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Why federal hiring is harder than ever

Everyone knows the expression “take that job and rock it”. I wondered about its etiology, so I consulted Father Google. Of course, the phrase was the title of a popular song recorded in 1977 by Johnny Paycheck.

The song’s protagonist worked in a factory with a bad foreman. The 70s were the height of the Rust Belt era. The factories have often retained a 19th century atmosphere. Today’s factories are generally clean, highly automated and…

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Everyone knows the expression “take that job and rock it”. I wondered about its etiology, so I consulted Father Google. Of course, the phrase was the title of a popular song recorded in 1977 by Johnny Paycheck.

The song’s protagonist worked in a factory with a bad foreman. The 70s were the height of the Rust Belt era. The factories have often retained a 19th century atmosphere. Today’s factories are generally clean, highly automated and require high skill levels from employees.

Over the same half-century, the federal workplace has also undergone many changes. Computers, automation, the advent of the cubicle are changing the office environment. But that has not fundamentally changed to a model of joint work with the workplace. The sudden shift to telecommuting, however, has broken this office model across the economy.

A report from Deloitte pulls together many of the weird work statistics brought on by the pandemic. Nationally and locally, the government has laid off some 600,000 people, more than jobs lost in manufacturing, wholesale trade and construction combined. In the private sector, labor force participation appears to be stuck at around 62% – rates not seen since the “take that job and hustle it” era.

But hustling the jobs they are. Some 4.5 million Americans voluntarily left their jobs last November. Gartner’s Jackie Wiles writes extensively about what she calls the “big think” people have, leading to quitting their jobs. In this article, she includes statistics from a survey of 3,500 people. Two-thirds of respondents agreed with these statements:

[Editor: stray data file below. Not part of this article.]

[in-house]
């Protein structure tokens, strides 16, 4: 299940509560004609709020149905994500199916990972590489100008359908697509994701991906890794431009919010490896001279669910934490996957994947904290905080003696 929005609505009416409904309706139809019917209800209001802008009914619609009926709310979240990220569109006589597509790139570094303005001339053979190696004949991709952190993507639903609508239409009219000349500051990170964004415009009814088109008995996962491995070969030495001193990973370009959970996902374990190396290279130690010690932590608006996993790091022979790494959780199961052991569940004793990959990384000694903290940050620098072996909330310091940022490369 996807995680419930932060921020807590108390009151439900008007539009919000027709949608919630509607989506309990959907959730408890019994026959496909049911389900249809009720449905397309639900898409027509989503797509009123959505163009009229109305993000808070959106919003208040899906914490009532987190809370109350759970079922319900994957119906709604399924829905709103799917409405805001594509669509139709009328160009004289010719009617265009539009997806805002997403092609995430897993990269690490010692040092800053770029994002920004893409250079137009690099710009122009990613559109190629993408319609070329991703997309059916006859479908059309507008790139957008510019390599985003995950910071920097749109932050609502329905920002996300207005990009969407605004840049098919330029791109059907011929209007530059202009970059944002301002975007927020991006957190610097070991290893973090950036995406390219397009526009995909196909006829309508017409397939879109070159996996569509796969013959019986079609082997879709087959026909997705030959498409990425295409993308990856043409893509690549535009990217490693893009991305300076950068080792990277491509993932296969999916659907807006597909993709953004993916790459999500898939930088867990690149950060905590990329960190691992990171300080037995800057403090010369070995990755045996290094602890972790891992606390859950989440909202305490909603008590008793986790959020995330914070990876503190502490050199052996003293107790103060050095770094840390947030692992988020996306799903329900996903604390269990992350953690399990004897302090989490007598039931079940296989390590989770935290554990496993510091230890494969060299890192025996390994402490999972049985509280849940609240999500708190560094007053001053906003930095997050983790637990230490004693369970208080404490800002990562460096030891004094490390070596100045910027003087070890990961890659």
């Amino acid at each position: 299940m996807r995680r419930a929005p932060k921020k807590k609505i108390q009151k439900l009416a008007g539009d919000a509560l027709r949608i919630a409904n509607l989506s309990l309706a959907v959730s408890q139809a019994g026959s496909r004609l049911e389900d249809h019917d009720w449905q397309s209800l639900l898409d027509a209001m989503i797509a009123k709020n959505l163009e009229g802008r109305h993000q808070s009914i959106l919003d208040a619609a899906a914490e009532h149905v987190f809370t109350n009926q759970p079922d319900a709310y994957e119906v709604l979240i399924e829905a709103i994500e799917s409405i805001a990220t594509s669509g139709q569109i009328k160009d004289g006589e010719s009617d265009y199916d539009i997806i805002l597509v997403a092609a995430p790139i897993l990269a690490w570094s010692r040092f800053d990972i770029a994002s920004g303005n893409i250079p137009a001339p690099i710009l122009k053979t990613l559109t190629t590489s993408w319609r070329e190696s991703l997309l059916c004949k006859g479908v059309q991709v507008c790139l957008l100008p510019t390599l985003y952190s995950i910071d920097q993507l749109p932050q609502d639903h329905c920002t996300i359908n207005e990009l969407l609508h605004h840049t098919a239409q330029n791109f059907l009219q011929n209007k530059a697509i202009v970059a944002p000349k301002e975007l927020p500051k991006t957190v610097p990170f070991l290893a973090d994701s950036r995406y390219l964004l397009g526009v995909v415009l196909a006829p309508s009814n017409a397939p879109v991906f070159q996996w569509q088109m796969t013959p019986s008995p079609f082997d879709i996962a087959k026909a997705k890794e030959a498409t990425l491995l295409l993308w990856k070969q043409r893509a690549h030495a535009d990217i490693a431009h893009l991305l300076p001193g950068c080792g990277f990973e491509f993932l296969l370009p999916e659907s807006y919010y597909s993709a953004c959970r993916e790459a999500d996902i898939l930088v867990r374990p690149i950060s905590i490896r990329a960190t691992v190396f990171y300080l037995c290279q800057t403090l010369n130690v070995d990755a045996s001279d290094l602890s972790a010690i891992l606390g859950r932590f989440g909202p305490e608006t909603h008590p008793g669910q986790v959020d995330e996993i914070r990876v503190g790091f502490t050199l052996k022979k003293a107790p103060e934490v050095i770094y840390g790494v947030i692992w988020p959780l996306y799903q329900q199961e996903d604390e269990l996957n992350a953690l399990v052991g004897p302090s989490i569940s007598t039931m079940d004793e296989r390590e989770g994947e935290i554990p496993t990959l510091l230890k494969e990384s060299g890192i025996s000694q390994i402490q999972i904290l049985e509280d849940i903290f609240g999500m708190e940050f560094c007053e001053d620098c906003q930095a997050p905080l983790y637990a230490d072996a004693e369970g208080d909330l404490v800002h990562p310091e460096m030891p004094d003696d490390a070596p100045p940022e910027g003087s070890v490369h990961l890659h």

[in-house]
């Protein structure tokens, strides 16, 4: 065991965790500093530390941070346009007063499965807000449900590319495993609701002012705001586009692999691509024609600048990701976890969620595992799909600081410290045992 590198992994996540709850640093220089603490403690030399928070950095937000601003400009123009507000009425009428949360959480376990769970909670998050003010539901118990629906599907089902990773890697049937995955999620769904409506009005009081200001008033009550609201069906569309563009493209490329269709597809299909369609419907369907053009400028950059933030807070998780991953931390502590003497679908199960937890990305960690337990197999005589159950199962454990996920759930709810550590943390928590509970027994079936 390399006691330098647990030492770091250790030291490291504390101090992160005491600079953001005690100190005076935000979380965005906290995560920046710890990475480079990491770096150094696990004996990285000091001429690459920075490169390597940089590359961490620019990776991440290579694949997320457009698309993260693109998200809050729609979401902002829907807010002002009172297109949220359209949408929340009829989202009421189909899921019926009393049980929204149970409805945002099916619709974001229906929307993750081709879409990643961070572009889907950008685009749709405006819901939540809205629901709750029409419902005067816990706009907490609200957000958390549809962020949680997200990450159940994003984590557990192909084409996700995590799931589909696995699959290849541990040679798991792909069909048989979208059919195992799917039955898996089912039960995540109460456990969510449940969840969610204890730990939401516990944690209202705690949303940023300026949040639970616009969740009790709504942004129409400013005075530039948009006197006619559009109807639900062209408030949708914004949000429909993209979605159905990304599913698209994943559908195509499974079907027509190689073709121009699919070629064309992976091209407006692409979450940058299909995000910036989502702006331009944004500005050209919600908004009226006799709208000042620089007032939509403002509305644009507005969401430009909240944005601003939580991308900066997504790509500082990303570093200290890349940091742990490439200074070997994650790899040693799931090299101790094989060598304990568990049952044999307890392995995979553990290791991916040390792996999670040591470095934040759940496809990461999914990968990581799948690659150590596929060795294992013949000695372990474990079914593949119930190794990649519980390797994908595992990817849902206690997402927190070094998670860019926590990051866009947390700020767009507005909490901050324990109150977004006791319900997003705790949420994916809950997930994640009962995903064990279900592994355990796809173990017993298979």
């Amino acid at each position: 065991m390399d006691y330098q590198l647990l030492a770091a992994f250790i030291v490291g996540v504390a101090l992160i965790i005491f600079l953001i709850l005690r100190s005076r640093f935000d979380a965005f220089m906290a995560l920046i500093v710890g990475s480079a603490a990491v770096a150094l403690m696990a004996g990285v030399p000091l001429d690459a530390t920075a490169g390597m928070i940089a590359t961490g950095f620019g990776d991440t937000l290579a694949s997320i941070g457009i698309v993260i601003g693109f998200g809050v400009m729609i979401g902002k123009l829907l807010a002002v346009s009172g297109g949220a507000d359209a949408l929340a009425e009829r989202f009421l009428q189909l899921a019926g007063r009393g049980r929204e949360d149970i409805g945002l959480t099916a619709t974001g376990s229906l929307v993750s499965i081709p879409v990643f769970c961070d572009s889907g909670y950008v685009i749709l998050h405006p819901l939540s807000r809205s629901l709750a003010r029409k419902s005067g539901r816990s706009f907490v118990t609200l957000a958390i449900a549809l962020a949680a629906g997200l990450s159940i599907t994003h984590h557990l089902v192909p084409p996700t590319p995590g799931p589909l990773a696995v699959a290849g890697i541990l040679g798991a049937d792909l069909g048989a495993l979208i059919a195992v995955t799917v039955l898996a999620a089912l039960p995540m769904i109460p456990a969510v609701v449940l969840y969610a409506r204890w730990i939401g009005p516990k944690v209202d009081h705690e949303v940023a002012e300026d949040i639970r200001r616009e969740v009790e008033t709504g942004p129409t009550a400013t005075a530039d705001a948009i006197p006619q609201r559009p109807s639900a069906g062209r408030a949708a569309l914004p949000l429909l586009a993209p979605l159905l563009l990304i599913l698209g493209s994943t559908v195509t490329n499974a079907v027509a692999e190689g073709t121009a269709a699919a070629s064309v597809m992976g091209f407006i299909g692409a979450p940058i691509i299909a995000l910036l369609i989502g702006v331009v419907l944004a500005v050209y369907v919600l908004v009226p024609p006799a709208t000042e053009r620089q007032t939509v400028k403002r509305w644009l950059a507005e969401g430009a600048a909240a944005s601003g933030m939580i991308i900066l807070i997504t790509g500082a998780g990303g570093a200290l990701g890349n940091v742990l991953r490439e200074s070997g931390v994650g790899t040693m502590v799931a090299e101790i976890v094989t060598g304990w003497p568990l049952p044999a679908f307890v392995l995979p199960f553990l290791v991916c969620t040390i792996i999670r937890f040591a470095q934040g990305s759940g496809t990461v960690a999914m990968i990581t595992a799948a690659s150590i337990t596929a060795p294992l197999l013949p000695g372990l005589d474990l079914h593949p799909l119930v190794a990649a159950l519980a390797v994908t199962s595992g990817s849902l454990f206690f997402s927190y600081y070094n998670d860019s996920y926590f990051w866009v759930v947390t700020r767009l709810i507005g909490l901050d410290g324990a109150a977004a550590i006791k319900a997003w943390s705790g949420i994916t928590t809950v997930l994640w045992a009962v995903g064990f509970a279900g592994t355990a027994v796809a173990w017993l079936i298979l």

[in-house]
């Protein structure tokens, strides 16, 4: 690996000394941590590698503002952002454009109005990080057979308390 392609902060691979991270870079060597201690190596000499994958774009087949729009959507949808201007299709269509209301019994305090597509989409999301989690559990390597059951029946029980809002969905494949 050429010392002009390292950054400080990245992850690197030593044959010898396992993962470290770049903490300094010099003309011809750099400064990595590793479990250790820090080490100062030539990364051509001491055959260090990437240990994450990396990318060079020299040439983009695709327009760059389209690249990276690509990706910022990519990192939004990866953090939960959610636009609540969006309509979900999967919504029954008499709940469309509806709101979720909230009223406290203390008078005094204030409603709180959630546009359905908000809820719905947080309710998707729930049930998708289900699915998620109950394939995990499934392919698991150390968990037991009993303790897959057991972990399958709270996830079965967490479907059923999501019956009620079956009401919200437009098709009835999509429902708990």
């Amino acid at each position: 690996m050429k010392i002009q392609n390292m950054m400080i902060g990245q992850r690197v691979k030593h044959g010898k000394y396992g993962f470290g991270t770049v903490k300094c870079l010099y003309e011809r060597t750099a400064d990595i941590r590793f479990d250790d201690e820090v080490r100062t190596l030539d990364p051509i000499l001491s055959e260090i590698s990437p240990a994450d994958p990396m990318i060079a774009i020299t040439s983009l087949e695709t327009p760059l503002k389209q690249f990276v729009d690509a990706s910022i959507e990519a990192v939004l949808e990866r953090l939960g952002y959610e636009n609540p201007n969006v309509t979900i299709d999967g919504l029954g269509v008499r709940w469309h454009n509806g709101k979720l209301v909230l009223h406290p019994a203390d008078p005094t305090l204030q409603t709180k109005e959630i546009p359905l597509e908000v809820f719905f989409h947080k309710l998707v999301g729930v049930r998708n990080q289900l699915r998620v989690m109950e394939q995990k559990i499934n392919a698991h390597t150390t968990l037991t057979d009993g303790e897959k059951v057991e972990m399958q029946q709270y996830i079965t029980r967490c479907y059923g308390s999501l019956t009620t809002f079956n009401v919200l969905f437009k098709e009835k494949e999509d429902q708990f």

• “The pandemic has changed my attitude towards the value of aspects outside of work.”
  • “The pandemic has made me rethink the place work should have in my life.”

Employers cannot expect to meet people’s religious or spiritual needs. But, Wiles writes, “Ignoring it is, to say the least, short-sighted. Every organization’s strategic plans contain goals that cannot be achieved without staff.

In this context, it is not surprising that the government still has difficulty recruiting and retaining people. Everywhere you look, the federal government is hiring or trying to hire. But the longstanding challenges of the federal hiring process are compounded by the generational shift in attitudes toward work.

Deloitte concludes that the longstanding “value proposition” for a federal career is no longer enough. His basic formula was that your salary might have a relatively lower benefit, but you have an excellent pension and benefits package, stability, and of course “a strong sense of purpose.” New attitudes towards work-life balance and the new generation’s desire for far more flexibility than baby boomers dreamed of have made this traditional lure less appealing.

So can a system perfected for the Pepsi generation work for the bubbly crowd?

I think it will depend on individual managers, agencies and offices. In other words, if you’re looking for some sort of big legislative overhaul of Title 5, don’t hold your breath. Deloitte and others are advocating for greater use of the dozens of hiring and compensation flexibilities that already exist in the federal government. The authors cite the cyber talent management system designed by the Department of Homeland Security.

Other less tangible qualities of work will be difficult, but not impossible, to institute within the federal framework. For example, focusing on employee well-being, fostering entrepreneurship, more flexible leave for care or other personal needs and of course flexible and permanent telecommuting options. Don’t overlook the training opportunities — “upskilling” — that people find appealing.

Jobs are like other parts of the economy in that they move from sellers’ markets to buyers’ markets. Federal managers sell job openings in a buyer’s market. The same goes for the private sector, but they have more options for people than you do. The mission remains your strongest card, but it will take a lot of creativity to convince a warm body to join your agency.

Almost useless factoid

By Robert O’Shaughnessy

There is an abandoned subway station under New York City Hall. Today, it serves as a U-turn on line 6.

Source: New York City Transit Museum

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